Wall Mural In Roslyn, Washington, September 2010

Wall Mural In Roslyn, Washington, September 2010 ©Weatherstone/Ron Almberg, Jr. (2010)

I let a moment go by before responding.Stephen, when we began I asked you if you had experienced any losses in your life.  At that time you told me that you did not think so.  However, listening to your story, I am hearing you tell me of three very great significant losses in your life.  All of these have happened very recently:  First, you are grieving the loss of your family and the relationship you thought you had or wish you had with your parents.  Second, you are grieving the loss of a dream; a dream to go to school.  Third, you are grieving the death of a relationship with a very close friend.  Stephen, that is a great amount of loss for anyone to have to deal with in their life let alone someone as young as you.  It is no wonder to me, then, that you feel life is pointless, hopeless and purposeless.  Do you understand what I am saying and do you think what I am saying is hitting home?

Yeah,” Stephen softly replied.

You are only 19 years old.  I’m 49.  I can tell you that there is a lot of life yet ahead of you.  Life is rough and tough.  No one comes out unbroken.  In fact, the reason why I am in a faith community is because I believe that broken lives can be mended and put back together again with God’s help.  I believe Jesus not only shows us the way but also provides the way to become whole again.  Our whole church is full of broken people.  We are all at different places along the road to recovery.  You cannot get through life without experiencing brokenness.  That is what you are experiencing.”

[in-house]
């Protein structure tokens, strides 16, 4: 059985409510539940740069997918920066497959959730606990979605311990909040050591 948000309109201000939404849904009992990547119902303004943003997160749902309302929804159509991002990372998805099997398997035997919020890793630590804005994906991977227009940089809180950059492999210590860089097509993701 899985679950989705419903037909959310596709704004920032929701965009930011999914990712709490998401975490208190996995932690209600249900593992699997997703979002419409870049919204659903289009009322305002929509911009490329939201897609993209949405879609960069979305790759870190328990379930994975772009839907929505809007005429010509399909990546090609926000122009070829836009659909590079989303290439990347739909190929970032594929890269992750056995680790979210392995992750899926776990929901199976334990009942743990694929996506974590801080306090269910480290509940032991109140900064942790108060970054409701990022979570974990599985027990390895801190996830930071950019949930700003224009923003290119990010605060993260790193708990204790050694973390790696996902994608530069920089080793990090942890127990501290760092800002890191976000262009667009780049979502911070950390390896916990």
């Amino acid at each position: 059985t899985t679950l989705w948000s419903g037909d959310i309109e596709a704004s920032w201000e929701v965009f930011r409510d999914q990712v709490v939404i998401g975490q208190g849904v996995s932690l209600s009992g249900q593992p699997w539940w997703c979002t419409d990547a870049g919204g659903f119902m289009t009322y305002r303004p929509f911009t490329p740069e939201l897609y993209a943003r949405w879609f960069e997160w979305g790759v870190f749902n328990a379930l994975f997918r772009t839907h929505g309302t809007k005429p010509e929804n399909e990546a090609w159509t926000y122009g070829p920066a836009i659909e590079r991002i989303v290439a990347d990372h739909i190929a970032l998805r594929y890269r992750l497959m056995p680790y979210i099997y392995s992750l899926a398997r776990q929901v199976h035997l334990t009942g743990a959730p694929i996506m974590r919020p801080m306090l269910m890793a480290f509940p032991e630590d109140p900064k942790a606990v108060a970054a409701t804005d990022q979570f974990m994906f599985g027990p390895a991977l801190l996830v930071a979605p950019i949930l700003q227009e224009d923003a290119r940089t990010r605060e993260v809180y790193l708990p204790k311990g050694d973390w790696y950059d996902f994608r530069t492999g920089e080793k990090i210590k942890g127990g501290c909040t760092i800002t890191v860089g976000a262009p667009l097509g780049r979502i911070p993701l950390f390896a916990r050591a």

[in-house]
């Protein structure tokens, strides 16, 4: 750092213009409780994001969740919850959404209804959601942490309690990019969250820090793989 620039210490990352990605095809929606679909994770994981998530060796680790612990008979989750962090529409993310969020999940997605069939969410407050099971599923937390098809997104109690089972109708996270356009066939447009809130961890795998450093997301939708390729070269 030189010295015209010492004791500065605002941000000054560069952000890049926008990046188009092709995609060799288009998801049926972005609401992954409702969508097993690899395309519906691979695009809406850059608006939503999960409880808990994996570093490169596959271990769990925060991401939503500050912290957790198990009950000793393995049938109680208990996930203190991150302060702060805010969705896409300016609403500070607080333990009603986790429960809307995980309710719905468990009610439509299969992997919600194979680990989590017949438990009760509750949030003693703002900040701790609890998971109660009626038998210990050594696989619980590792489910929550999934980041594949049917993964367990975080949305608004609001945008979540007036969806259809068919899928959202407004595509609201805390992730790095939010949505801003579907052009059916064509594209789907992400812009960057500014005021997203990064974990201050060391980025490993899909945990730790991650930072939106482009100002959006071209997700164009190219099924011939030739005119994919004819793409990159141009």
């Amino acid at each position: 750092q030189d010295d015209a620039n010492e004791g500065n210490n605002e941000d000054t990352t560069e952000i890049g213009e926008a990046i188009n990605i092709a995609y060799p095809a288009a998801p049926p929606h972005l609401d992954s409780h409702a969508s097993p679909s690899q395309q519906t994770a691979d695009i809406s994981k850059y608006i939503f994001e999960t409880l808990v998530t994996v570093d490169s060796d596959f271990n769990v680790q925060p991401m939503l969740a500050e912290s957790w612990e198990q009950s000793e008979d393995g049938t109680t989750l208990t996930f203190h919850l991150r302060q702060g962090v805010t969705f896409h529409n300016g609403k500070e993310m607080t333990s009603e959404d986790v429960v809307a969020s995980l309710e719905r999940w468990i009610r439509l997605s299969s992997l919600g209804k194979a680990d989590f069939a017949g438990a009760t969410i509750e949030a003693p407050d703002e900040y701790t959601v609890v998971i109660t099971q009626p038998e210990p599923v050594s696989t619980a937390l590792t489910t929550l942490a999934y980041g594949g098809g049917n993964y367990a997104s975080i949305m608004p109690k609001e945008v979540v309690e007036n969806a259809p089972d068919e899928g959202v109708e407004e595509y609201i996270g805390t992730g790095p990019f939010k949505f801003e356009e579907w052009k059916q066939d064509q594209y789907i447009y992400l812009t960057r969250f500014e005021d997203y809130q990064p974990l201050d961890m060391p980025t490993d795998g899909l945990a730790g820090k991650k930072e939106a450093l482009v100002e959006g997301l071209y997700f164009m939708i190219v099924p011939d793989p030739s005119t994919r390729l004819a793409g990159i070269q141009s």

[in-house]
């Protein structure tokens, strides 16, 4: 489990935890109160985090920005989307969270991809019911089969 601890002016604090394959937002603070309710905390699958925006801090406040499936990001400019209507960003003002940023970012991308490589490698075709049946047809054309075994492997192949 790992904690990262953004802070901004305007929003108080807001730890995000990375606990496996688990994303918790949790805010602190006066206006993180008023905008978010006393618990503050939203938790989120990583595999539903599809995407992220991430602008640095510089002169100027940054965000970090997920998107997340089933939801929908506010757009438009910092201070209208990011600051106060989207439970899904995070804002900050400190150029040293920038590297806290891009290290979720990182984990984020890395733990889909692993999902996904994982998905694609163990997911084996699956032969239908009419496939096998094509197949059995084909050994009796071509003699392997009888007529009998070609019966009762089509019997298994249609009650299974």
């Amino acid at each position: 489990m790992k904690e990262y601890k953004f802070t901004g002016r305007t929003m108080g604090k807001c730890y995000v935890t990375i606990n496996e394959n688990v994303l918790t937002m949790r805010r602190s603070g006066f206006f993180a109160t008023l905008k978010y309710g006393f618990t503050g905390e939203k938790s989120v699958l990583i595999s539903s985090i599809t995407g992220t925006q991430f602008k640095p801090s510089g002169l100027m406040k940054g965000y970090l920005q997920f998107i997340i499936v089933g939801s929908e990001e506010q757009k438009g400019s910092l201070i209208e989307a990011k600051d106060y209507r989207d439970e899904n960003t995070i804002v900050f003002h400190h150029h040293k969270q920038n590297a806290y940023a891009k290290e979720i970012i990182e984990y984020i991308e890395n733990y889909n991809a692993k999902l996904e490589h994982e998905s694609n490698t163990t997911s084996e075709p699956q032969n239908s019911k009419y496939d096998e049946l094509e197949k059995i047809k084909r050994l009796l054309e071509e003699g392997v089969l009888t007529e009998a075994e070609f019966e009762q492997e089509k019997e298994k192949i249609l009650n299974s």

Stephen, I cannot offer you any quick-fix formulas, but I can tell you that you are just beginning to write your own life story.  I believe that God wants to be a part of writing the stories of our lives.  I don’t think your story is over yet.  It seems hard now, but this is not the end of the story.  It might be one of your darkest chapters, but it is not the final chapter.  I want to encourage you to consider allowing God to be a part of your life so that he can help put the broken pieces your life back together.  He has a different story to write than the one you may be thinking of right now.”